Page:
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Post 07 Apr 2016, 6:08 am

Fate
2) in full agreement with my assessment.

I guess thats the difference. You always want to argue from one side against another. I'd like to often just discuss the issue. I don't think there's always a right or wrong. (Except that your wrong in your assessment of the impact of the EC which makes me think you had an ancestor at Kitty Hawk saying, "It'll never fly Orville".
I also wasn't in full agreement with your assessment. Your response was stated as if it were a reason that electric cars would fail or at least falter.
My contribution was not to argue with your contention that revenue streams will change, but that somehow this was a negative that would impede the development of the EC. Its entirely extraneous to the development of the EC.
It just is a function of the market... A change that will have to be adapted to if governments are to be able to maintain road ways properly.
That's neither negative nor positive. Unless the government fails to react to the change and continues to under fund...
US governance does tend to be inflexible and unable to change as market conditions and society change. Which I point to when offering the evidence that the ACE gives so many roads failing grades for maintenance due to under funding...
And that exists now when the EC is a very small slice of the market... So its not like this problem is sneaking up on anyone... Or will cause the market to respond less favorably to the EC...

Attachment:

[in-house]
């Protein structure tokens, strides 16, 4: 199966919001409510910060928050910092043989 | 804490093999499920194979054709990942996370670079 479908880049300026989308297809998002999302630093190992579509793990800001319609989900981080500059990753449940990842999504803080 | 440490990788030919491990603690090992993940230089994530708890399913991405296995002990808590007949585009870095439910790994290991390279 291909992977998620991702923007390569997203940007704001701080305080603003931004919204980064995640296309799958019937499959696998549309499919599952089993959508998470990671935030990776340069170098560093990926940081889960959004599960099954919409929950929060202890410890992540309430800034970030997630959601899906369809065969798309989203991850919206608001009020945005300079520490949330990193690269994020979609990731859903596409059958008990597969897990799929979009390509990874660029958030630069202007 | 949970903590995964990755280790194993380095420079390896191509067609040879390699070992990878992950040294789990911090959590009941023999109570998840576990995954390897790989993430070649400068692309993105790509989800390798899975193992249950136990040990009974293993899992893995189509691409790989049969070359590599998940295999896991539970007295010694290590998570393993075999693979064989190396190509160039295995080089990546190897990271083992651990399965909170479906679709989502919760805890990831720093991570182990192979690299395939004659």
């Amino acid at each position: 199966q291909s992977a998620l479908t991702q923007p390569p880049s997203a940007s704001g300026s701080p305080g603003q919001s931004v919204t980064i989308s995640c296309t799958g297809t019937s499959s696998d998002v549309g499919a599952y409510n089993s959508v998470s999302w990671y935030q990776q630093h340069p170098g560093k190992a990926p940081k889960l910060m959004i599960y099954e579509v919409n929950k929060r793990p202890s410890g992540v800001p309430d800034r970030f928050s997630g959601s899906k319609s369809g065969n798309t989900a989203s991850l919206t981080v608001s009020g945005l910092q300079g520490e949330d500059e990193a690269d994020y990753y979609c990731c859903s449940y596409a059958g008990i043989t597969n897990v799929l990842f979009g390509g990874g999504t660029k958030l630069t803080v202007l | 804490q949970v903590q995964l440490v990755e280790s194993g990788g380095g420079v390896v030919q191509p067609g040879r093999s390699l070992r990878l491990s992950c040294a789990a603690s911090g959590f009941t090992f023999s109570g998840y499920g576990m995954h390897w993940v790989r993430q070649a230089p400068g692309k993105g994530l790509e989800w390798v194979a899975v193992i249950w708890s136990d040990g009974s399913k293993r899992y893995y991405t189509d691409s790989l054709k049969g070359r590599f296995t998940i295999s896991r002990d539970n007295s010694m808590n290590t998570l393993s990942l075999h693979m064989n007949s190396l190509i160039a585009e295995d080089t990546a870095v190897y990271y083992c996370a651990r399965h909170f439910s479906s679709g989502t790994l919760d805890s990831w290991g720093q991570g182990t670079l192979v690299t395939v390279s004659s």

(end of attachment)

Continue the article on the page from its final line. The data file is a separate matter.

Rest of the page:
As I said. That's entirely extraneous to the EC's success or failure.
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Post 07 Apr 2016, 7:17 am

danivon wrote:
Sassenach wrote:Ultimately, electric cars are the future. It'll take time of course, but the advantages they have over conventional cars once the start-up problems are overcome are significant. Quite apart from the issue of carbon emissions, they're simply better vehicles. Fewer moving parts so there's far less that can go wrong, meaning much lower maintenance costs for the owners. Significantly cheaper to run and will be for the foreseeable future (even with the current rock-bottom oil price the running costs are much lower). Quieter, less dirty, no need for oil changes... The issues that prevent mass rollout right now are big ones, particularly the range issues and the current scarcity of recharging infrastructure (not to mention the bottleneck of battery production), but these are temporary problems that are already being fixed. In 20 years time they'll be dominating the new car market.
I just bought a new car at Easter. It is not electric, but full internal combustion. I expect that my next car will probably be at least a hybrid.


What were the reasons for a fossil fuel vehicle?
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Post 07 Apr 2016, 12:18 pm

I'm guessing it's because electric cars are still too expensive for the moment. Even with the subsidy, if you want a good one then you have to pay through the nose. The non-Tesla versions are much inferior, with a range of approximately 80 miles or so, as opposed to the over 200 that the Model 3 will have (or over 300 miles for the higher spec models). Give it time, for the minute you really do have to be quite wealthy to afford one.
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Post 07 Apr 2016, 2:14 pm

bbauska wrote:What were the reasons for a fossil fuel vehicle?